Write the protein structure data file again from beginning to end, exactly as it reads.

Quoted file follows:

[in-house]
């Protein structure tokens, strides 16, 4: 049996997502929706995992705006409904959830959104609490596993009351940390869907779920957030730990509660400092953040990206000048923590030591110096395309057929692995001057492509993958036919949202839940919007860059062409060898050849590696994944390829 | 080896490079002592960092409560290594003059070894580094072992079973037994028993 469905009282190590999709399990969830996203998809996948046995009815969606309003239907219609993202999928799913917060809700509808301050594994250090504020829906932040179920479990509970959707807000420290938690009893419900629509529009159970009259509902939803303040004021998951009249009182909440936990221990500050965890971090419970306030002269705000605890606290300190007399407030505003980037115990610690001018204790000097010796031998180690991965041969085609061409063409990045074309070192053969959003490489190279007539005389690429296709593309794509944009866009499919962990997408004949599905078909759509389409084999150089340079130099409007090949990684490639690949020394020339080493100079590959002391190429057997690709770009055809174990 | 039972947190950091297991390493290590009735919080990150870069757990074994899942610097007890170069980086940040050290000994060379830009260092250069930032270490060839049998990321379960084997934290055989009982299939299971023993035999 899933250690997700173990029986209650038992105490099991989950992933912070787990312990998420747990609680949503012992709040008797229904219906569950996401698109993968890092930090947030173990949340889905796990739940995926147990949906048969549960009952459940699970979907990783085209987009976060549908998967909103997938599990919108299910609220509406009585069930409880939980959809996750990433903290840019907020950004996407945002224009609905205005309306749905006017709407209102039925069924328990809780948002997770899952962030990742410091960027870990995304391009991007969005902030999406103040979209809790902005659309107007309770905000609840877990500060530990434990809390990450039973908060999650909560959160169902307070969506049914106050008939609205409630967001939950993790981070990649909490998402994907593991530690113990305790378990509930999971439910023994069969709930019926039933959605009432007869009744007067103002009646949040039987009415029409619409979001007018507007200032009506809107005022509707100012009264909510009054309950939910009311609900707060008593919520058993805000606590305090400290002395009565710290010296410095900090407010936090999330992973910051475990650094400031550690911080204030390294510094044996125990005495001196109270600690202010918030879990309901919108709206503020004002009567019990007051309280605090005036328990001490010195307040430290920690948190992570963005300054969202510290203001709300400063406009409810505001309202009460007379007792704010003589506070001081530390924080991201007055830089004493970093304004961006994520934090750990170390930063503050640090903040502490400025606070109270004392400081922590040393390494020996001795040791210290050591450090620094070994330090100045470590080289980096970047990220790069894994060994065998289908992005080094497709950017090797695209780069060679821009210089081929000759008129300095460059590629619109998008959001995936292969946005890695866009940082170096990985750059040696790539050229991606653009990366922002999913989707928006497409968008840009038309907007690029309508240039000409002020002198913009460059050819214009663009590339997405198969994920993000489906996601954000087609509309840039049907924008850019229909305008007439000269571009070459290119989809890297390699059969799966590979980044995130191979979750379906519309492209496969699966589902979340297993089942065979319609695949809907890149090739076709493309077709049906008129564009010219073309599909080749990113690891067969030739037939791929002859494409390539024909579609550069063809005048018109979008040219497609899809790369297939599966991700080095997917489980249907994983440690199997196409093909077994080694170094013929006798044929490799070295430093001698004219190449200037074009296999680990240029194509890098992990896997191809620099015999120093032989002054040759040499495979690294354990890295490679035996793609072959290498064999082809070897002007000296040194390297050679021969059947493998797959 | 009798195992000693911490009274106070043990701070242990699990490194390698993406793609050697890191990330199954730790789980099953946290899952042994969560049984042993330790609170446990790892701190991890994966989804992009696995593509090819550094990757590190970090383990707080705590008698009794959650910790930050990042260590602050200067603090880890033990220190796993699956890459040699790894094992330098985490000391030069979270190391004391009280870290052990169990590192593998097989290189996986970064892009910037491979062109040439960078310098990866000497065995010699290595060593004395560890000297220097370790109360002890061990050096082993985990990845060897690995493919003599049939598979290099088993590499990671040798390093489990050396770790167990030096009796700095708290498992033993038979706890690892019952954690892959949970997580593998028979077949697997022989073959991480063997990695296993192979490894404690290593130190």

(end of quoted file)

[in-house]
């Protein structure tokens, strides 16, 4: 049996997502929706995992705006409904959830959104609490596993009351940390869907779920957030730990509660400092953040990206000048923590030591110096395309057929692995001057492509993958036919949202839940919007860059062409060898050849590696994944390829 | 080896490079002592960092409560290594003059070894580094072992079973037994028993 469905009282190590999709399990969830996203998809996948046995009815969606309003239907219609993202999928799913917060809700509808301050594994250090504020829906932040179920479990509970959707807000420290938690009893419900629509529009159970009259509902939803303040004021998951009249009182909440936990221990500050965890971090419970306030002269705000605890606290300190007399407030505003980037115990610690001018204790000097010796031998180690991965041969085609061409063409990045074309070192053969959003490489190279007539005389690429296709593309794509944009866009499919962990997408004949599905078909759509389409084999150089340079130099409007090949990684490639690949020394020339080493100079590959002391190429057997690709770009055809174990 | 039972947190950091297991390493290590009735919080990150870069757990074994899942610097007890170069980086940040050290000994060379830009260092250069930032270490060839049998990321379960084997934290055989009982299939299971023993035999 899933250690997700173990029986209650038992105490099991989950992933912070787990312990998420747990609680949503012992709040008797229904219906569950996401698109993968890092930090947030173990949340889905796990739940995926147990949906048969549960009952459940699970979907990783085209987009976060549908998967909103997938599990919108299910609220509406009585069930409880939980959809996750990433903290840019907020950004996407945002224009609905205005309306749905006017709407209102039925069924328990809780948002997770899952962030990742410091960027870990995304391009991007969005902030999406103040979209809790902005659309107007309770905000609840877990500060530990434990809390990450039973908060999650909560959160169902307070969506049914106050008939609205409630967001939950993790981070990649909490998402994907593991530690113990305790378990509930999971439910023994069969709930019926039933959605009432007869009744007067103002009646949040039987009415029409619409979001007018507007200032009506809107005022509707100012009264909510009054309950939910009311609900707060008593919520058993805000606590305090400290002395009565710290010296410095900090407010936090999330992973910051475990650094400031550690911080204030390294510094044996125990005495001196109270600690202010918030879990309901919108709206503020004002009567019990007051309280605090005036328990001490010195307040430290920690948190992570963005300054969202510290203001709300400063406009409810505001309202009460007379007792704010003589506070001081530390924080991201007055830089004493970093304004961006994520934090750990170390930063503050640090903040502490400025606070109270004392400081922590040393390494020996001795040791210290050591450090620094070994330090100045470590080289980096970047990220790069894994060994065998289908992005080094497709950017090797695209780069060679821009210089081929000759008129300095460059590629619109998008959001995936292969946005890695866009940082170096990985750059040696790539050229991606653009990366922002999913989707928006497409968008840009038309907007690029309508240039000409002020002198913009460059050819214009663009590339997405198969994920993000489906996601954000087609509309840039049907924008850019229909305008007439000269571009070459290119989809890297390699059969799966590979980044995130191979979750379906519309492209496969699966589902979340297993089942065979319609695949809907890149090739076709493309077709049906008129564009010219073309599909080749990113690891067969030739037939791929002859494409390539024909579609550069063809005048018109979008040219497609899809790369297939599966991700080095997917489980249907994983440690199997196409093909077994080694170094013929006798044929490799070295430093001698004219190449200037074009296999680990240029194509890098992990896997191809620099015999120093032989002054040759040499495979690294354990890295490679035996793609072959290498064999082809070897002007000296040194390297050679021969059947493998797959 | 009798195992000693911490009274106070043990701070242990699990490194390698993406793609050697890191990330199954730790789980099953946290899952042994969560049984042993330790609170446990790892701190991890994966989804992009696995593509090819550094990757590190970090383990707080705590008698009794959650910790930050990042260590602050200067603090880890033990220190796993699956890459040699790894094992330098985490000391030069979270190391004391009280870290052990169990590192593998097989290189996986970064892009910037491979062109040439960078310098990866000497065995010699290595060593004395560890000297220097370790109360002890061990050096082993985990990845060897690995493919003599049939598979290099088993590499990671040798390093489990050396770790167990030096009796700095708290498992033993038979706890690892019952954690892959949970997580593998028979077949697997022989073959991480063997990695296993192979490894404690290593130190």